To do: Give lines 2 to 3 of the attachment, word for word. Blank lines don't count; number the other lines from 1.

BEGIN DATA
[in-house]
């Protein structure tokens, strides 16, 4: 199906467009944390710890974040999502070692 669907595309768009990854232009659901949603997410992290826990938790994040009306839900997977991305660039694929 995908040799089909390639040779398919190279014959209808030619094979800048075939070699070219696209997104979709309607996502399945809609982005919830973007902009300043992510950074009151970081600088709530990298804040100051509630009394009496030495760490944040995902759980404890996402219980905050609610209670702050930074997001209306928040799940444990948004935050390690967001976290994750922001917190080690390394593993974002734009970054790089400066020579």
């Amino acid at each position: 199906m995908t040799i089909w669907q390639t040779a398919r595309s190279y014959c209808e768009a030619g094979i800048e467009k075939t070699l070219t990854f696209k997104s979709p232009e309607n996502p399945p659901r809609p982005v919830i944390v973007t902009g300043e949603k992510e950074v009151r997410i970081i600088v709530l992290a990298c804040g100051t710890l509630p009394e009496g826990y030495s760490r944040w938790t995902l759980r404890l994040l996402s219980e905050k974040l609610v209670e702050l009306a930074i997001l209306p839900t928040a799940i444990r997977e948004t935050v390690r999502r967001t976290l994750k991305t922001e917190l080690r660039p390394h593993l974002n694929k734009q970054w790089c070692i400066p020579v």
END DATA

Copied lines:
């Protein structure tokens, strides 16, 4: 199906467009944390710890974040999502070692 669907595309768009990854232009659901949603997410992290826990938790994040009306839900997977991305660039694929 995908040799089909390639040779398919190279014959209808030619094979800048075939070699070219696209997104979709309607996502399945809609982005919830973007902009300043992510950074009151970081600088709530990298804040100051509630009394009496030495760490944040995902759980404890996402219980905050609610209670702050930074997001209306928040799940444990948004935050390690967001976290994750922001917190080690390394593993974002734009970054790089400066020579």
């Amino acid at each position: 199906m995908t040799i089909w669907q390639t040779a398919r595309s190279y014959c209808e768009a030619g094979i800048e467009k075939t070699l070219t990854f696209k997104s979709p232009e309607n996502p399945p659901r809609p982005v919830i944390v973007t902009g300043e949603k992510e950074v009151r997410i970081i600088v709530l992290a990298c804040g100051t710890l509630p009394e009496g826990y030495s760490r944040w938790t995902l759980r404890l994040l996402s219980e905050k974040l609610v209670e702050l009306a930074i997001l209306p839900t928040a799940i444990r997977e948004t935050v390690r999502r967001t976290l994750k991305t922001e917190l080690r660039p390394h593993l974002n694929k734009q970054w790089c070692i400066p020579v």